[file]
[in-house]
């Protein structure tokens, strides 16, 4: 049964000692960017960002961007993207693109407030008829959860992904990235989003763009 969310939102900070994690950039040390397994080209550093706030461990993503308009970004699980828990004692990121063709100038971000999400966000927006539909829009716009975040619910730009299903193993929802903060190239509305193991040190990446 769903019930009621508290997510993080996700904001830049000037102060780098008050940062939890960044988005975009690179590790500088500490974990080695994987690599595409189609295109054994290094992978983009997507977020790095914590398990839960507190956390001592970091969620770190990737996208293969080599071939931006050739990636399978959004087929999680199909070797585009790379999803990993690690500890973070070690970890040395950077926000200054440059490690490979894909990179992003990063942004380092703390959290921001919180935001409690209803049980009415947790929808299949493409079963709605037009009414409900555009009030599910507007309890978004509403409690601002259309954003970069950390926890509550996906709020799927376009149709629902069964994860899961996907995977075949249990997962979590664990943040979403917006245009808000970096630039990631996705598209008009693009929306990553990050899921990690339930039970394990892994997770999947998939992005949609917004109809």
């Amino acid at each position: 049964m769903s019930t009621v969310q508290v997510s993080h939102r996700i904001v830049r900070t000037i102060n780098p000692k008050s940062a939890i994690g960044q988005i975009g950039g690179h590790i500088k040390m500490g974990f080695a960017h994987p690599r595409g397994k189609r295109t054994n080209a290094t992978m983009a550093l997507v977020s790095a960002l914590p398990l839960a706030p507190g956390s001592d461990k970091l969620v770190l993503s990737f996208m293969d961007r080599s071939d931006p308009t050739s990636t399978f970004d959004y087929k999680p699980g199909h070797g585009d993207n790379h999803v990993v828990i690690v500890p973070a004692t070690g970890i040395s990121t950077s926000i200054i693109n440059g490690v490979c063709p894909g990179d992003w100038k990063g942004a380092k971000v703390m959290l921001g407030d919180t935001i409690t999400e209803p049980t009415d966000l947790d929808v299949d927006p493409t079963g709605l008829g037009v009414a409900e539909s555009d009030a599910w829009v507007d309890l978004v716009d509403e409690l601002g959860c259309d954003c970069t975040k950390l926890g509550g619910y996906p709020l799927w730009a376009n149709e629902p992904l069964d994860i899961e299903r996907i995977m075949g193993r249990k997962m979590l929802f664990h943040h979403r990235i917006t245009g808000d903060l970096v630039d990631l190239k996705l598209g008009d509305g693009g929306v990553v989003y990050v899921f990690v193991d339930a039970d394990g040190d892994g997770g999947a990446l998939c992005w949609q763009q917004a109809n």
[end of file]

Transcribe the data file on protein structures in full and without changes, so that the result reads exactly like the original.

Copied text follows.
[in-house]
């Protein structure tokens, strides 16, 4: 049964000692960017960002961007993207693109407030008829959860992904990235989003763009 969310939102900070994690950039040390397994080209550093706030461990993503308009970004699980828990004692990121063709100038971000999400966000927006539909829009716009975040619910730009299903193993929802903060190239509305193991040190990446 769903019930009621508290997510993080996700904001830049000037102060780098008050940062939890960044988005975009690179590790500088500490974990080695994987690599595409189609295109054994290094992978983009997507977020790095914590398990839960507190956390001592970091969620770190990737996208293969080599071939931006050739990636399978959004087929999680199909070797585009790379999803990993690690500890973070070690970890040395950077926000200054440059490690490979894909990179992003990063942004380092703390959290921001919180935001409690209803049980009415947790929808299949493409079963709605037009009414409900555009009030599910507007309890978004509403409690601002259309954003970069950390926890509550996906709020799927376009149709629902069964994860899961996907995977075949249990997962979590664990943040979403917006245009808000970096630039990631996705598209008009693009929306990553990050899921990690339930039970394990892994997770999947998939992005949609917004109809």
């Amino acid at each position: 049964m769903s019930t009621v969310q508290v997510s993080h939102r996700i904001v830049r900070t000037i102060n780098p000692k008050s940062a939890i994690g960044q988005i975009g950039g690179h590790i500088k040390m500490g974990f080695a960017h994987p690599r595409g397994k189609r295109t054994n080209a290094t992978m983009a550093l997507v977020s790095a960002l914590p398990l839960a706030p507190g956390s001592d461990k970091l969620v770190l993503s990737f996208m293969d961007r080599s071939d931006p308009t050739s990636t399978f970004d959004y087929k999680p699980g199909h070797g585009d993207n790379h999803v990993v828990i690690v500890p973070a004692t070690g970890i040395s990121t950077s926000i200054i693109n440059g490690v490979c063709p894909g990179d992003w100038k990063g942004a380092k971000v703390m959290l921001g407030d919180t935001i409690t999400e209803p049980t009415d966000l947790d929808v299949d927006p493409t079963g709605l008829g037009v009414a409900e539909s555009d009030a599910w829009v507007d309890l978004v716009d509403e409690l601002g959860c259309d954003c970069t975040k950390l926890g509550g619910y996906p709020l799927w730009a376009n149709e629902p992904l069964d994860i899961e299903r996907i995977m075949g193993r249990k997962m979590l929802f664990h943040h979403r990235i917006t245009g808000d903060l970096v630039d990631l190239k996705l598209g008009d509305g693009g929306v990553v989003y990050v899921f990690v193991d339930a039970d394990g040190d892994g997770g999947a990446l998939c992005w949609q763009q917004a109809n």